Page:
Obscure Horror: Four Genres That Chill and Intrigue

Every year we reach for our tried-and-true Halloween favorites — maybe a “slashic” like Halloween or Scream, or perhaps some gruesome comedy from Beetlejuice or Evil Dead. Many years there are even reimaginings or reboots, such as this year’s I Know What You Did Last Summer and Chucky series. But sometimes, we horror fans want a deeper cut.

If that’s the case for you, consider some of the more off-the-beaten-path horror genres. Throughout the decades, the following four genres and their accompanying films have been quietly (and not so quietly) terrorizing viewers. They exist in the dark corners of streaming services and are tucked away on closet shelves, but each is deserving of a second look. So you better watch your back. They’re coming to get you.


Avian Horror

The ability to move in disorienting droves, relentlessly attacking. Talons that rip out your internal organs. Sharp beaks to peck out your eyes. No, we’re not talking about some sort of otherwordly creature. We’re talking about birds. Avian horror is an oft-overlooked genre that has created two classic films with equally devastating effects — The Birds and The Crow.

Sure, this genre of horror could technically include scary dinosaurs (birds are dinosaurs, we didn’t make the science rules) but our analysis will focus on the flying figures of fright that have plagued our screens since 1963, with Alfred Hitchcock’s The Birds. While some might recall Snow White and her sweet enchantment of birds to sing with her, Tippi Hedren faces an entirely different type of bird — from sparrows to seagulls and even lovebirds, the avian antagonists of this film are nearly impossible to escape. Their motives are even more elusive, making them a vile corruption of nature. They drown out the sun as they take to the skies and their song strikes fear in everyone’s heart.

Three decades later, The Crow would again remind audiences that it might be cute to feed the birds at the park, but these sky-bound predators are not what they seem. For Eric Draven, a crow grants him the chance for vengeance by bringing him back from the dead and guiding him in punishing those who murdered his fiancée. The Crow is a cult classic and in this movie, the titular raven-feathered being is an ally, a force of nature that allows Eric the closure he needs. Likewise, birds are an important tool for Sandra Bullock’s character in the 2018 film Bird Box. Without revealing too much, birds are essential in surviving entities whose very sight causes humans to immediately lose their minds.

On the other hand, birds have also inspired some truly absurd horror titles such as ThanksKilling and Poultrygeist: Night of the Chicken Dead, with an honorable mention to Schitt’s Creek for Moira Rose’s critically acclaimed cinematic comeback, The Crows Have Eyes III: The Crowening.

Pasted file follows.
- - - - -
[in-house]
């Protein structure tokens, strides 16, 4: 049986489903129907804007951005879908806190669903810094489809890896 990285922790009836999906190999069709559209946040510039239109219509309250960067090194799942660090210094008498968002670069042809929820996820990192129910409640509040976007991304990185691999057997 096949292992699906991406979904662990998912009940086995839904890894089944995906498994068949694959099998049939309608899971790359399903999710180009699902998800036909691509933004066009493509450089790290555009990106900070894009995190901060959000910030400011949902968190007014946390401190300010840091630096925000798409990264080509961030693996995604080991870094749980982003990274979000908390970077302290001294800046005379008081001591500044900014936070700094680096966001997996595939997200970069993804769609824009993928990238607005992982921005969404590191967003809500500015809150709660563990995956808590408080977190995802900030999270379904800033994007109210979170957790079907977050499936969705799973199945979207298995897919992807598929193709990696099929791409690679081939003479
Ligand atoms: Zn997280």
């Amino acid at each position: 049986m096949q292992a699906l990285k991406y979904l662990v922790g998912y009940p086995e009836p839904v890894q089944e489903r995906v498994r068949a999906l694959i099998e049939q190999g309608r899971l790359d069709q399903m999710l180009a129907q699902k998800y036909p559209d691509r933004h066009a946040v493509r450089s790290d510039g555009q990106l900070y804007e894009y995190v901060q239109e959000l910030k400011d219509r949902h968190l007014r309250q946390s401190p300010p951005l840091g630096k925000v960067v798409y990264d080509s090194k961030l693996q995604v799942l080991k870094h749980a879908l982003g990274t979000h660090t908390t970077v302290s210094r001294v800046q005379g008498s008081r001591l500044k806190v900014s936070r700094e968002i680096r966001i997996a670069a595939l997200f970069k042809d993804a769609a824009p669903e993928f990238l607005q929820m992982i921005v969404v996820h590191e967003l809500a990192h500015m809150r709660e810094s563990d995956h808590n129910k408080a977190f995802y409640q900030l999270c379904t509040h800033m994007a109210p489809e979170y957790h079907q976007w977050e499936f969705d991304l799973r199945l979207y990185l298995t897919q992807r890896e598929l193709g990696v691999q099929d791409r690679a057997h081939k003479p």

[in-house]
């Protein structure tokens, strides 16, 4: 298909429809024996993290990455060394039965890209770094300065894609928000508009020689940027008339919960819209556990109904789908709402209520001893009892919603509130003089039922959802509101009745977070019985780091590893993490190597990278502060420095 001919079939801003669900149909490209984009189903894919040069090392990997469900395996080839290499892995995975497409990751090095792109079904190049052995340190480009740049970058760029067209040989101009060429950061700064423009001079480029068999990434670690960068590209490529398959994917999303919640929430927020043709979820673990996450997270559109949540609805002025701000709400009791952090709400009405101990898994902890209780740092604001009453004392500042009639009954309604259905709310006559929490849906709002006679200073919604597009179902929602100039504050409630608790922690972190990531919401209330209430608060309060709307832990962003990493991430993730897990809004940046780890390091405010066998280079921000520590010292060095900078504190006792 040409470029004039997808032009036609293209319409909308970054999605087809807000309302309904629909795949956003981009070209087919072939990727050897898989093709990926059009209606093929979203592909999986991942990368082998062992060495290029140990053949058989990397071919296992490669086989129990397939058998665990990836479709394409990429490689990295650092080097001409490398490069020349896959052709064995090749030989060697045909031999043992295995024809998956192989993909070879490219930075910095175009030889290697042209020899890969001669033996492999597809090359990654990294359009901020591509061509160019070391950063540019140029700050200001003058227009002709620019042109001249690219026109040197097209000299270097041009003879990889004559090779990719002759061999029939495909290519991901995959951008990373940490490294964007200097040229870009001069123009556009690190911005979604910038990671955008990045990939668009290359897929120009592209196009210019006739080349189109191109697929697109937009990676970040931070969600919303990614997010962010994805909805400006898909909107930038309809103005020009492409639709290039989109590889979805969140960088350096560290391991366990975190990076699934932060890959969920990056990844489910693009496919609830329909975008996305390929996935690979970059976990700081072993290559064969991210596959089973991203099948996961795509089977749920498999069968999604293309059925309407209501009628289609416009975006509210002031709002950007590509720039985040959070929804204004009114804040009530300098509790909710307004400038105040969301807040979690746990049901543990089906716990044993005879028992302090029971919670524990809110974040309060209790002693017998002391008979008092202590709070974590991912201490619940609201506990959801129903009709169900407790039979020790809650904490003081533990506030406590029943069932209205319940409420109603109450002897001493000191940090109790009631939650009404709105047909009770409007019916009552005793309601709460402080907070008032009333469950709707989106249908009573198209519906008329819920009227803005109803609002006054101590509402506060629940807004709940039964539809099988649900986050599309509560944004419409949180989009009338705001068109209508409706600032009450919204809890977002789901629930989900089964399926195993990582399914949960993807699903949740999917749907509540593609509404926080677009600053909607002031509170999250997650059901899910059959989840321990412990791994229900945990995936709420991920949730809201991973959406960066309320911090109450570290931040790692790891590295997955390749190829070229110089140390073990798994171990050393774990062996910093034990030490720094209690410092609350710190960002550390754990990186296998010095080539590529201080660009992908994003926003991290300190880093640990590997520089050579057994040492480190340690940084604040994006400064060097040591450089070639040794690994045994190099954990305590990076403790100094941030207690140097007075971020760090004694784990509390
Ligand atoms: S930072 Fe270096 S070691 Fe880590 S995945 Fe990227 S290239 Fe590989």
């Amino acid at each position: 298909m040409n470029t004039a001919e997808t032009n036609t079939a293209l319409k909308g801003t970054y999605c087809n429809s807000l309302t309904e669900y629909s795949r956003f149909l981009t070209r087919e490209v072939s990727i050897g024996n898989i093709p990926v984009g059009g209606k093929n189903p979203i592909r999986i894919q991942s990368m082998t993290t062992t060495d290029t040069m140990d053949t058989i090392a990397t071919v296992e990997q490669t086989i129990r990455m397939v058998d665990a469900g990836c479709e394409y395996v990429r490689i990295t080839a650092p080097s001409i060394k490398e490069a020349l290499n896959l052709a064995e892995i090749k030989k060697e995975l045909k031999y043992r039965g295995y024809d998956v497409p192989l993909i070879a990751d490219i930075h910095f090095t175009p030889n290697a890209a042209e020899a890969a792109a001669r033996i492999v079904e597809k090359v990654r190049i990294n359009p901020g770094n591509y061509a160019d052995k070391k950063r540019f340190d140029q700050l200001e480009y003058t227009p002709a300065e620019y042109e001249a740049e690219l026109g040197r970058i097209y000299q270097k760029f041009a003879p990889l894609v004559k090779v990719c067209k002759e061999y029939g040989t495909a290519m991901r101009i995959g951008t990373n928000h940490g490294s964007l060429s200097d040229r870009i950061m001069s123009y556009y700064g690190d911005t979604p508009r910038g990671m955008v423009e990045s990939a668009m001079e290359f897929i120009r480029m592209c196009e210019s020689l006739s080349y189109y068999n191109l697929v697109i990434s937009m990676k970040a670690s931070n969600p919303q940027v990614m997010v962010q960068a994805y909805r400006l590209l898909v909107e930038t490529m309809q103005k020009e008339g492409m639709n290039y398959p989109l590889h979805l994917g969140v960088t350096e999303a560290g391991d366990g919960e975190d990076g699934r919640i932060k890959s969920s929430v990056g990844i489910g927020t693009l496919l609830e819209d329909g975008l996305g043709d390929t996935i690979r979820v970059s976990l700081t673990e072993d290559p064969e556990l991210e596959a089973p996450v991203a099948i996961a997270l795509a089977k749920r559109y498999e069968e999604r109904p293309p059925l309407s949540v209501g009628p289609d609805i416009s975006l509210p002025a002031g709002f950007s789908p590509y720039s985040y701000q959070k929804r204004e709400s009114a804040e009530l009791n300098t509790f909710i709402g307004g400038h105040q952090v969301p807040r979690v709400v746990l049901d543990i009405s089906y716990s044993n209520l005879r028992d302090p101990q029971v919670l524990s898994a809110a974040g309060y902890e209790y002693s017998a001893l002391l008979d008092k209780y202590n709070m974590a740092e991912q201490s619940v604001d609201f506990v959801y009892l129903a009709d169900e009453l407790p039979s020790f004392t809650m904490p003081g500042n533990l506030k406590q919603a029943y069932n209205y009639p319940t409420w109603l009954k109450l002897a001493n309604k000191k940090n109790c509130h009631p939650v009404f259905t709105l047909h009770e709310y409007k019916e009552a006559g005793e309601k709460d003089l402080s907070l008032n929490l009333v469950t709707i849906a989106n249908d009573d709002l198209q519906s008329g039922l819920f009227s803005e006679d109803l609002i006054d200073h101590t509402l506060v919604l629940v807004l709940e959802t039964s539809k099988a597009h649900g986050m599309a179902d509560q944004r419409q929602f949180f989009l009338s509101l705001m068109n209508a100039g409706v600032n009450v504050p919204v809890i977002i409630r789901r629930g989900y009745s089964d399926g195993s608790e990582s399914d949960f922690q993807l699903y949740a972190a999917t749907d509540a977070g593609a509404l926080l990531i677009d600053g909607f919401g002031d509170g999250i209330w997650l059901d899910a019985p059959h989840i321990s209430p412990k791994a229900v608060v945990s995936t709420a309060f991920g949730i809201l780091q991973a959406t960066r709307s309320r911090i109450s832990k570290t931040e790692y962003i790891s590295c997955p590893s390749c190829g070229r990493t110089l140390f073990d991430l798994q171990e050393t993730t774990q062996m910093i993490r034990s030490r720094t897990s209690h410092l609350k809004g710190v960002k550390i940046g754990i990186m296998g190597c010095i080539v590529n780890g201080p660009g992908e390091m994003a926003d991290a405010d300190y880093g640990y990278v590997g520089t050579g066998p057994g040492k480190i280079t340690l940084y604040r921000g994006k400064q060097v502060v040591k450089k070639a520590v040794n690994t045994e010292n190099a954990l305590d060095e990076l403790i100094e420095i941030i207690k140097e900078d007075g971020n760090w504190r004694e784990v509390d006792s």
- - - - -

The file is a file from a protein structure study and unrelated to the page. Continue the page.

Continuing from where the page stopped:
Camp Horror

Speaking of absurdism, that brings us to camp horror. No, that’s not a place by the lake where some dude’s mom might murder you. Camp is an adjective that’s hard to completely describe, but it’s essentially a style that uses ironic exaggeration and over-the-top visuals. Camp is ridiculous and kitschy, sometimes careening into cringe territory. Think Rocky Horror Picture Show. The intriguing part is that camp isn’t always intentional and often camp is intertwined with queer culture and themes.

Joan Crawford is an example of Old Hollywood Camp, especially in her films Strait-Jacket and Whatever Happened to Baby Jane? Both of these films are classics because they portray absolutely unhinged women that are at once comedic and terrifying. There’s something very satisfying about seeing characters give in to their madness and that’s what camp allows us to do. An axe murderer in high heels and an aging starlet who terrorizes her sister? Doesn’t get campier than that.

If you’re worried that campy horror might not have enough gore, never fear: Freddy Krueger’s second film appearance is hailed as definite gay camp in Nightmare on Elm Street 2: Freddy’s Revenge and Jennifer’s Body is a Satanic exploration of teenage hormones at their worst. Each of these films will have you laughing out loud at the delirious dialogue while also squirming at the reckless spill of blood and guts.

Camp has also taken a stab at the twisted horrors of suburbia. For fans of midcentury macabre, look to The Stepford Wives. Actually, a double feature of the original 1975 film and the 2004 remake would make for an interesting study of the social prisons we all fall victim to, whether we know it or not. Slasher comedies like Parents and John Waters’ Serial Mom also show how society’s strict expectations to be perfect and wholesome can lead to some decidedly unwholesome behavior, from vulgar prank calls to murder by way of leg of lamb. Lastly, there’s Jawbreaker, the quintessential ’90s camp horror choice with bright colors, evil teen drama, and killer candy.